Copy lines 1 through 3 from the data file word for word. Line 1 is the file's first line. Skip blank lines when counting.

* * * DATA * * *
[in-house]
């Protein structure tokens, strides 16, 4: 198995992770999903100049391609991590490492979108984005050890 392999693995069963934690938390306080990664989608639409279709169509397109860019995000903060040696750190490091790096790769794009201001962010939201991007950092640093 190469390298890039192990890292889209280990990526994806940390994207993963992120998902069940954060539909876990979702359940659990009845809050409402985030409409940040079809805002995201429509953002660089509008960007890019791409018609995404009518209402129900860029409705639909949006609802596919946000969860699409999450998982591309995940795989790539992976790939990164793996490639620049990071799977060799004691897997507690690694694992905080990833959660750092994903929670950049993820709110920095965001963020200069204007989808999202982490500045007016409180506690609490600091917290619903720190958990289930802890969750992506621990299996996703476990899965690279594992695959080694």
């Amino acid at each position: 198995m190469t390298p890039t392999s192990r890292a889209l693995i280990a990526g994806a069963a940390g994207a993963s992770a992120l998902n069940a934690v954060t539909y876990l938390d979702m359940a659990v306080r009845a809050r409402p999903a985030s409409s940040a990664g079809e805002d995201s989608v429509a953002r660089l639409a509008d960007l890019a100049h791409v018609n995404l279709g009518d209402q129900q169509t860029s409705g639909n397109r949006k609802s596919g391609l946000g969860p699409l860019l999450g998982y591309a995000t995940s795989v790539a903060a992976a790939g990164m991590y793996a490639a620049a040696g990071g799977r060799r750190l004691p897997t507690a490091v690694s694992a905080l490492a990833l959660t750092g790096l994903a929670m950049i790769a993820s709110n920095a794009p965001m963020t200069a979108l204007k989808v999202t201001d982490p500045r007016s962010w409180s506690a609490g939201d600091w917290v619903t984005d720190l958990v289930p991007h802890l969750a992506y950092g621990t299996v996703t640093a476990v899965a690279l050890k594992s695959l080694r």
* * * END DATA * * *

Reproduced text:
[in-house]
């Protein structure tokens, strides 16, 4: 198995992770999903100049391609991590490492979108984005050890 392999693995069963934690938390306080990664989608639409279709169509397109860019995000903060040696750190490091790096790769794009201001962010939201991007950092640093 190469390298890039192990890292889209280990990526994806940390994207993963992120998902069940954060539909876990979702359940659990009845809050409402985030409409940040079809805002995201429509953002660089509008960007890019791409018609995404009518209402129900860029409705639909949006609802596919946000969860699409999450998982591309995940795989790539992976790939990164793996490639620049990071799977060799004691897997507690690694694992905080990833959660750092994903929670950049993820709110920095965001963020200069204007989808999202982490500045007016409180506690609490600091917290619903720190958990289930802890969750992506621990299996996703476990899965690279594992695959080694």
């Amino acid at each position: 198995m190469t390298p890039t392999s192990r890292a889209l693995i280990a990526g994806a069963a940390g994207a993963s992770a992120l998902n069940a934690v954060t539909y876990l938390d979702m359940a659990v306080r009845a809050r409402p999903a985030s409409s940040a990664g079809e805002d995201s989608v429509a953002r660089l639409a509008d960007l890019a100049h791409v018609n995404l279709g009518d209402q129900q169509t860029s409705g639909n397109r949006k609802s596919g391609l946000g969860p699409l860019l999450g998982y591309a995000t995940s795989v790539a903060a992976a790939g990164m991590y793996a490639a620049a040696g990071g799977r060799r750190l004691p897997t507690a490091v690694s694992a905080l490492a990833l959660t750092g790096l994903a929670m950049i790769a993820s709110n920095a794009p965001m963020t200069a979108l204007k989808v999202t201001d982490p500045r007016s962010w409180s506690a609490g939201d600091w917290v619903t984005d720190l958990v289930p991007h802890l969750a992506y950092g621990t299996v996703t640093a476990v899965a690279l050890k594992s695959l080694r």